During the Second World War, the New Zealand War Cabinet were concerned enemy ships might anchor in the subantarctic islands and actioned the 'Cape Expedition'. The Cape Expedition program was to build three stations to keep watch for enemy vessels; two on Auckland Island and one on Campbell Island. The coastwatchers were stationed at each for 12 months at a time and were to contact New Zealand by radio if any vessels were seen.
Prefabricated 3m square huts of weatherboard construction with bitumen roofs were shipped to the Auckland Island in 1941. One was built at Port Ross in the north and the other at Carnley Harbour on the south end of the island. Each harbour was a potential refuge for enemy vessels.
Life at the huts
Radio contact was kept to a minimum to avoid detection, and transmissions were largely in morse code. Contact was made with the other stations and the Awarua mainland radio station every 24 hours. This was increased to two plus a weather schedule in 1942, and then four from 1943. If enemy ships were sighted personnel were to alert the mainland by radio, and retreat to emergency huts.
Ranui lookout hut
At first, private messages were restricted to bereavement or other urgent matters, but later each man was allowed to send and receive two personal messages annually. The only news of the outside world was that heard over standard domestic radio, and other morse code transmissions picked up by the radio operators.
North hut: Ranui lookout hut
Ranui station was maintained by a team of four or five men from 1941 until it closed on 3 June 1945.
Some of its first recruits came from the NZ Post and Telegraph Service, but from 1942 scientists were included. Various scientific work took place from wildlife research to detailed meteorological observations. During the last two years, a survey party led by Flight Commander Allan Eden took the first full topographical survey of the Auckland Island group. This work was largely based out of the Ranui Station.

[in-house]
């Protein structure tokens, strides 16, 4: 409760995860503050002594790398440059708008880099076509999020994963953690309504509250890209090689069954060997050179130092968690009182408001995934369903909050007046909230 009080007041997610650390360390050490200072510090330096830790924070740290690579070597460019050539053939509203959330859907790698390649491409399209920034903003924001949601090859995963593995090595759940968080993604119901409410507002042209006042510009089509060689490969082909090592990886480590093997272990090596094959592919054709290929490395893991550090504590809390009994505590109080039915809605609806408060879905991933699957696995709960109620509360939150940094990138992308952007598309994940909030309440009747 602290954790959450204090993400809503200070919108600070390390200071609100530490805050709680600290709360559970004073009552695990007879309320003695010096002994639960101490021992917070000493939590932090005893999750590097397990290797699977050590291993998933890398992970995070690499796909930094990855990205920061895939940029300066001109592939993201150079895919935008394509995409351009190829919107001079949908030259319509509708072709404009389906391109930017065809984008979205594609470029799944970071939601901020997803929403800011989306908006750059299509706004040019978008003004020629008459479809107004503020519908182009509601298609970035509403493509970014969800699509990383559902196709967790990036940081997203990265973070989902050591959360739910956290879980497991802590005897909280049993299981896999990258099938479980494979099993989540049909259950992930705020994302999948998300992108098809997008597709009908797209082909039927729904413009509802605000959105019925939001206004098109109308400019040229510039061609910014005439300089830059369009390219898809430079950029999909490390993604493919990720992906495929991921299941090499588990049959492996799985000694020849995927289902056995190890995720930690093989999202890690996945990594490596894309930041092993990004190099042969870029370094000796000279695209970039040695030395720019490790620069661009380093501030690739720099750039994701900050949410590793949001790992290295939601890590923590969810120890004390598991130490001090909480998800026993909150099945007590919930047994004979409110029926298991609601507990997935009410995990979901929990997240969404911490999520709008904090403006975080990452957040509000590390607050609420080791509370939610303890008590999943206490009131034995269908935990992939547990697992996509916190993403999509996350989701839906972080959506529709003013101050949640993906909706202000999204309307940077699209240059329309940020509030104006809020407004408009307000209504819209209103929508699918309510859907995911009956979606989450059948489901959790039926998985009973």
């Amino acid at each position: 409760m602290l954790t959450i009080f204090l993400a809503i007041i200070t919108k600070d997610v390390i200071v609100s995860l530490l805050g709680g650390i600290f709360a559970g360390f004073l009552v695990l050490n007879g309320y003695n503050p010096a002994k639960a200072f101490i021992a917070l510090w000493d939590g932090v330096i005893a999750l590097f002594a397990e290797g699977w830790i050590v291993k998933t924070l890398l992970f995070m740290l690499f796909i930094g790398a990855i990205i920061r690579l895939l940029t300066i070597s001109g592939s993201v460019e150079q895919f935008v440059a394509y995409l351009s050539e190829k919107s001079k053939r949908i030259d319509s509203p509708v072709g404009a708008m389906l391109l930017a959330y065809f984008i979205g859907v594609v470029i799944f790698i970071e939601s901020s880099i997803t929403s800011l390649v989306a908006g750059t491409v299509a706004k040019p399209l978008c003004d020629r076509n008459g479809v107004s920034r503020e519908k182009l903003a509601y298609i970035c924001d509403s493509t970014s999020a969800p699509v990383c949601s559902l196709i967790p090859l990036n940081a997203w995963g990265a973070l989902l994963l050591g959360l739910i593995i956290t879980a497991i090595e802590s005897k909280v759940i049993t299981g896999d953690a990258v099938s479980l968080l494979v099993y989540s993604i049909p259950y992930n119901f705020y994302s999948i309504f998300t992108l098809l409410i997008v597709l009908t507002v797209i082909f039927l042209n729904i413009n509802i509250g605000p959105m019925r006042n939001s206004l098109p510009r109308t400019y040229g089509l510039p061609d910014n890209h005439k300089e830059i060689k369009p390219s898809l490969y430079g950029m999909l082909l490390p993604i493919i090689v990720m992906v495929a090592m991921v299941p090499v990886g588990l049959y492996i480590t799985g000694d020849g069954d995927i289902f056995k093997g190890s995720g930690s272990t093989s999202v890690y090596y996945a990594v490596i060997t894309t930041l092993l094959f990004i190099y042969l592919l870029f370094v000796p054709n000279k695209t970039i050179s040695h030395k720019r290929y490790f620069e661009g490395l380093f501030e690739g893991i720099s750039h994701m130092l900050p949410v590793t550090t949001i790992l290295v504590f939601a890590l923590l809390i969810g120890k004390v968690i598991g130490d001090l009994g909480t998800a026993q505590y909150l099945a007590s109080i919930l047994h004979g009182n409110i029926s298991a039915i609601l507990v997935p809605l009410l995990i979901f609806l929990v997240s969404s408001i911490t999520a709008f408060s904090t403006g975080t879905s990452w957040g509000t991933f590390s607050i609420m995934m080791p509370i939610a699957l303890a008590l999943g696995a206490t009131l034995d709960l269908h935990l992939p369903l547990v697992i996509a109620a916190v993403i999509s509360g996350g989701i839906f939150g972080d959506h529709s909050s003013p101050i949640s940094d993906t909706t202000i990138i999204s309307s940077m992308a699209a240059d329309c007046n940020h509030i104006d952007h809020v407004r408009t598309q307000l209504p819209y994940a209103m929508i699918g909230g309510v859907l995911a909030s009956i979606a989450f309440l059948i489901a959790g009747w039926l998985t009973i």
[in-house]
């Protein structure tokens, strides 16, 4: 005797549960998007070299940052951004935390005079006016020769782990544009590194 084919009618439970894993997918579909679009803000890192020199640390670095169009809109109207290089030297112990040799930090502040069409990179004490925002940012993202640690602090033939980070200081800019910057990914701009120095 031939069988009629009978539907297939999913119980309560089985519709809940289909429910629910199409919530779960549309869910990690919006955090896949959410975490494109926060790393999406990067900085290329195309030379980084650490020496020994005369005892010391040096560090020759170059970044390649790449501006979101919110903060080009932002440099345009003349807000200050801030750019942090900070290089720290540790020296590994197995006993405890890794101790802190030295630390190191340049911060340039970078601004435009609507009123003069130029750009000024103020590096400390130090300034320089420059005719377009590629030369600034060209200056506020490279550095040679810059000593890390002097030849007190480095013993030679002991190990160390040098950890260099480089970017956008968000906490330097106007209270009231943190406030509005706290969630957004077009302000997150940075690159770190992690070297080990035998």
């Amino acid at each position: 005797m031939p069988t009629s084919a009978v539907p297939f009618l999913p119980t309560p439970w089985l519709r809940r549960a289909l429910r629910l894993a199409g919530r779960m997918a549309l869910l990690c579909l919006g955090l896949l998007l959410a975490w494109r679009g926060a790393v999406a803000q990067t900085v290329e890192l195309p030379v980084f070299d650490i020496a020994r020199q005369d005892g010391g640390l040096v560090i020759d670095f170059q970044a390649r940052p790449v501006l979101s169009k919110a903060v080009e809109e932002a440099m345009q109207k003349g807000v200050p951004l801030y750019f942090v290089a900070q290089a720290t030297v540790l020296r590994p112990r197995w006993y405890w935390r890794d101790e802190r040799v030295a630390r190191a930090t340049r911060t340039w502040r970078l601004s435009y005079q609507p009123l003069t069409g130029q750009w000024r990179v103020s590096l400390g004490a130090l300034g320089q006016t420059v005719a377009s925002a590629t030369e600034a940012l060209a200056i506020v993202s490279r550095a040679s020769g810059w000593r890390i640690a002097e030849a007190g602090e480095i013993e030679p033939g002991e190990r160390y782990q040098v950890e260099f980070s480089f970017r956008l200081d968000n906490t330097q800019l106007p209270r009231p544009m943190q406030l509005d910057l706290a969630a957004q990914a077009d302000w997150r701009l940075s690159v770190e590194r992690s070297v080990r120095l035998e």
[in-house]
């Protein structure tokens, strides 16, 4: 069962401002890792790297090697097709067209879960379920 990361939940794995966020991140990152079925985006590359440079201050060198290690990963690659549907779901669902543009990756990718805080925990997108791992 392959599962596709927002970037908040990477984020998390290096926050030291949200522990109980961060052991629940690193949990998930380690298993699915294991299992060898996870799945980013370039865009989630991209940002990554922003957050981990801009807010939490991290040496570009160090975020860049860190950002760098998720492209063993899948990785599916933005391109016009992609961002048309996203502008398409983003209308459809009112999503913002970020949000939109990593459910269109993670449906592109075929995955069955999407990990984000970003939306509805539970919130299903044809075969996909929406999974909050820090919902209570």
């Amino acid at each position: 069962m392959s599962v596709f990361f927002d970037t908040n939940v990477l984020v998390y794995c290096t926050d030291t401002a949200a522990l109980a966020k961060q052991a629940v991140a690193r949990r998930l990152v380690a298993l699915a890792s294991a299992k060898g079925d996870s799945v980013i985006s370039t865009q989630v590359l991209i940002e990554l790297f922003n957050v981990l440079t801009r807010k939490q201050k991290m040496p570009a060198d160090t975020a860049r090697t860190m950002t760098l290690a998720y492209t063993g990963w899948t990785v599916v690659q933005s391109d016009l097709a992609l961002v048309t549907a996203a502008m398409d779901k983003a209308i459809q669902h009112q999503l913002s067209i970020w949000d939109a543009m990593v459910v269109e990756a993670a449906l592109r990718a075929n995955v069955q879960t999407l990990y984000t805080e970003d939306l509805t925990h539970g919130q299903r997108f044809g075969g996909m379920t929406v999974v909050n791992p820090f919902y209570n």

The remains of the Ranui station is located on the outer reaches of Port Ross, hidden in the back of a small cove. The complex, including a base hut, ancillary huts, long drops, radio masts, landing areas, and tracks are hidden in rata forest, out of sight from the sea. The hut itself is located just below the ridge above the base and provides a clear view of all the entrances to Port Ross.
Tagua lookout hut
South hut: Tagua coastwatchers hut
The station complexes consisted of a base hut, ancillary huts, storage sheds and workshop, long drops, radio masts, landing areas and tracks. All these structures are hidden from the sea in rata forest. Above the station, the camouflage lookout hut is located so that the eastern entrance of Carnley Harbour could be watched.
Tagua station at Carnley Harbour was also manned by a team of 4 or 5 men from 1941 until it was disbanded in May 1944. Although much of the Tagua station is in an advanced state of decay, the lookout hut survives and retains its camouflage colours.
- Coastwatching stations around the Pacific and Cape Expedition
- Second world war coastwatchers on the subantarctic islands (Te Ara)
- Historical photo of coastwatchers
- Government services
- Defending New Zealand
- Turbott, G., 2002. Year Away: Wartime Coastwatching on the Auckland Islands, 1944 (PDF, 462K)
- Dingwall, P, Jones, K, and Egerton R, In Care of the Southern Ocean, An archaeological and historical survey of the Auckland Islands, New Zealand Archaeological Association Monograph 27, Auckland, 2009.